This is very common, finding a balance between a ‘day job’ and an artistic career. For a brief time, academic institutions were the haven for artists, but the deflation of degrees and the need for state/federal funding has changed this into more of an academic profession than an artistic one, so many professional (non-academic) artists are not considered qualified to teach at this level anymore. But that is a later argument…

Many of the great writers in history had day jobs. Franz Kafka worked in an insurance office, William Faulkner worked night shifts at a power plant, William Carlos Williams was a pediatrician. “Time is short, my strength is limited, the office is a horror, the apartment is noisy,” Kafka told his fiancee. These were all highly creative personalities who could not make a living on their art, yet found ways of creating when they could. Late at night, weekends, inspired by stimulants such as coffee and depressants such as alcohol to help negotiate the worlds of creativity and that of fiscal reality. Many struggled to find this balance…many lost the battle to substance abuse, unable to find this balance…many were unable to function beyond menial labor so that they could focus their energies on creativity. Many were imbalanced…there is that tightrope…

I personally find it very difficult teaching music, even to college students, and having to create myself later…I get burned out on music, at times. I never look down on an artist who decides not to take a teaching path. In many ways, I find this may be an advantage because they can focus all of their artistic energies into creation and not into teaching; although, let’s be honest, I do enjoy teaching.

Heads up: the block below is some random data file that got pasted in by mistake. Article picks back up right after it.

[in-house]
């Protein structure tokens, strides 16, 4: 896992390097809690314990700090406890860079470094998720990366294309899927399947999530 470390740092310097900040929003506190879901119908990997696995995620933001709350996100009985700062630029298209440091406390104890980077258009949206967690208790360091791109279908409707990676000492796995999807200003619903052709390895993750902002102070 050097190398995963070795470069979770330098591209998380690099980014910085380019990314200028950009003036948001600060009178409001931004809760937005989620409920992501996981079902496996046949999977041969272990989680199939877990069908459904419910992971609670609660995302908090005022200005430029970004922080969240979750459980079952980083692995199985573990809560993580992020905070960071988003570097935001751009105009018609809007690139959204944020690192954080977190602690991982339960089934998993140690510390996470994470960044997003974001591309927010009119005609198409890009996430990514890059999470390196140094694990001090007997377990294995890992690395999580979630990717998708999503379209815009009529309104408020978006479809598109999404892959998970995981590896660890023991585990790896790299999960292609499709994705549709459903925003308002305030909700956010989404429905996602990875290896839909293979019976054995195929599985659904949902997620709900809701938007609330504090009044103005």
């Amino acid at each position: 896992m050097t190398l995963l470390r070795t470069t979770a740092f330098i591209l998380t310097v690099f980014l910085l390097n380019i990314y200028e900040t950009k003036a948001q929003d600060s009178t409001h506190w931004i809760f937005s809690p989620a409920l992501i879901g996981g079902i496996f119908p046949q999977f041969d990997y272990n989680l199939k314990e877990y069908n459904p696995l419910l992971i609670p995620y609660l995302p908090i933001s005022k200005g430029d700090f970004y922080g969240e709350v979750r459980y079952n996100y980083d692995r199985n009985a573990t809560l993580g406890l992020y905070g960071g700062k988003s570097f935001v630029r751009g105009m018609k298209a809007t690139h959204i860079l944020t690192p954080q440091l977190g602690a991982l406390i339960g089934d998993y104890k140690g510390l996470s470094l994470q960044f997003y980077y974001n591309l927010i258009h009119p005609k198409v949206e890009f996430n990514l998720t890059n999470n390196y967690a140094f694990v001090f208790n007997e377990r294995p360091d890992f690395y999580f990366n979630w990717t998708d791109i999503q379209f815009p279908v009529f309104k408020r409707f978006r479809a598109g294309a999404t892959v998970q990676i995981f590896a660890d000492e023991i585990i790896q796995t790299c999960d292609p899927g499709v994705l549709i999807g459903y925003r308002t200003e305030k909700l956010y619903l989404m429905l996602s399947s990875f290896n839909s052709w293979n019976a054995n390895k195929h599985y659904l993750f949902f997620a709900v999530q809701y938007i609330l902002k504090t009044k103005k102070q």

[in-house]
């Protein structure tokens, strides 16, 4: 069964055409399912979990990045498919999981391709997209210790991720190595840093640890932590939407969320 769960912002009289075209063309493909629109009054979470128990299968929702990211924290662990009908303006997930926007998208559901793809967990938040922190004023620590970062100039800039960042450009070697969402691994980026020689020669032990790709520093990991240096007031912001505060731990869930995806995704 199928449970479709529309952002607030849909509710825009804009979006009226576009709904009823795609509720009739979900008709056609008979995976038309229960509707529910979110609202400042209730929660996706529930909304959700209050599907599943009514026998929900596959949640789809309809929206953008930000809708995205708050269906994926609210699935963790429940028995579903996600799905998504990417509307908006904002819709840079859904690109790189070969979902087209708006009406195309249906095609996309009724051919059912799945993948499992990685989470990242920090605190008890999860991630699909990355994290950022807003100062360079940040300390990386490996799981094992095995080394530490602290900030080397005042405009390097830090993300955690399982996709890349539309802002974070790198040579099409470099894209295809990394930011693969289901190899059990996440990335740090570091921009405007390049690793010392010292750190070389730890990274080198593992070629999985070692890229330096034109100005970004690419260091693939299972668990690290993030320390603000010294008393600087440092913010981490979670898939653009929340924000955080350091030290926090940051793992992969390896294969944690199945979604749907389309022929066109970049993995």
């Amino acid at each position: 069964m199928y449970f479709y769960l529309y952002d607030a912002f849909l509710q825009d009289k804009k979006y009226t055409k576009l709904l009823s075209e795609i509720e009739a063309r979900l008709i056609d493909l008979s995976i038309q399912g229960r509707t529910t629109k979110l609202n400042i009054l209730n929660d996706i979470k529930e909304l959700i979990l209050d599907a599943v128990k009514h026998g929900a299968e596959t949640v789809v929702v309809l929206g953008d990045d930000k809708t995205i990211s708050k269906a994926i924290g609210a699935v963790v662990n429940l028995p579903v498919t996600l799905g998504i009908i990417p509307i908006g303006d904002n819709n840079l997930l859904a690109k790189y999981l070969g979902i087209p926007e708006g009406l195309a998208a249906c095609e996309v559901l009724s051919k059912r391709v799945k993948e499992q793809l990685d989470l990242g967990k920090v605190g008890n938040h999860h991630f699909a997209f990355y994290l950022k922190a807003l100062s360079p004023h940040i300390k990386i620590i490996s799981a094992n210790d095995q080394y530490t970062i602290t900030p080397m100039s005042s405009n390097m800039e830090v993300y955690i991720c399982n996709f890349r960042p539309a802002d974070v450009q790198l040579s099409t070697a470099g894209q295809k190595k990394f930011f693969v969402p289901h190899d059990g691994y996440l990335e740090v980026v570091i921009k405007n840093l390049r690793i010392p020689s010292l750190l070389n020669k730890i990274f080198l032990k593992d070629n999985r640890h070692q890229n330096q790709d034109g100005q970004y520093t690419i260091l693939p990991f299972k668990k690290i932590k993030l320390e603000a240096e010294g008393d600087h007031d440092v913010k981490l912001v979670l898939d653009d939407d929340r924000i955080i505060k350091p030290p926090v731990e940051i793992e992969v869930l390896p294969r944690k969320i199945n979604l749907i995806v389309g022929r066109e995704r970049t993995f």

Regardless, there is a common thread here: the finding of balance to create time within the realistic confines of life to pursue one’s creative endeavors.

Struggle, then, becomes a metaphor for creative planning.

I find that the fact that I have to fit creativity around my schedule as a teacher, performer, fundraiser, and as self-managing publicist actually is not a disadvantage, but a strong advantage: I am quite brilliant at time management. But more importantly, knowing that I have limited time to create gives me great focus and energy TO create. I prefer to have solid, immovable deadlines and to have to think about how to manage the limited time (and space…where I can create also is variable) that I have. Leonard Bernstein talked about a ‘dream state’ where he would be in his studio and ideas would come to him transcendentally…he would spend hours in this relaxed state and wait. Amazingly, considering his duties as music director of the NY Philharmonic, he was still able to produce some hefty works. I can’t work that way; I don’t have Bernstein’s genius. Granted, I spend a lot of time ‘thinking’ about a piece before I try and write it (in fact, that’s the most important part of my creative process) but I do that while doing other things, not lying around in my studio. I don’t have time to lie around and think…I have to pay rent…

I don’t know what I would do if I didn’t have such a hectic and stressful schedule. Truth be told! Organizing when I can compose is just as exciting as the process. Thinking that “hey, I can work Saturday morning on the new piece before I have to leave at…” is fulfilling in its own way. To be honest, the most successful pieces I have written (as well as the most successful recording sessions and performances I have had as a performer) have come during the most stressful times of my life, be it temporal, personal, or financial. And at the times where I had unlimited hours to work, such as at an artist colony, what I created was, shall we say, less than inspired…

Do financial woes, lack of time, and/or anger with the world, lead to great masterpieces? Maybe in some cases, but I know many would argue that. Struggle is finding balance. Balance may be the need to be inspired while under much duress of life. Society does not support the arts–it never really did, pop culture non-withstanding. But that struggle to be heard, read, seen…the struggle to find a way to have impact when all of society’s factors are against you…the struggle to rise from the grit and anger of the day to day to be a reflection of the hopes and dreams of mankind…those struggles can be of great advantage…those struggles lead to masterpieces…

Until soon,

Demetrius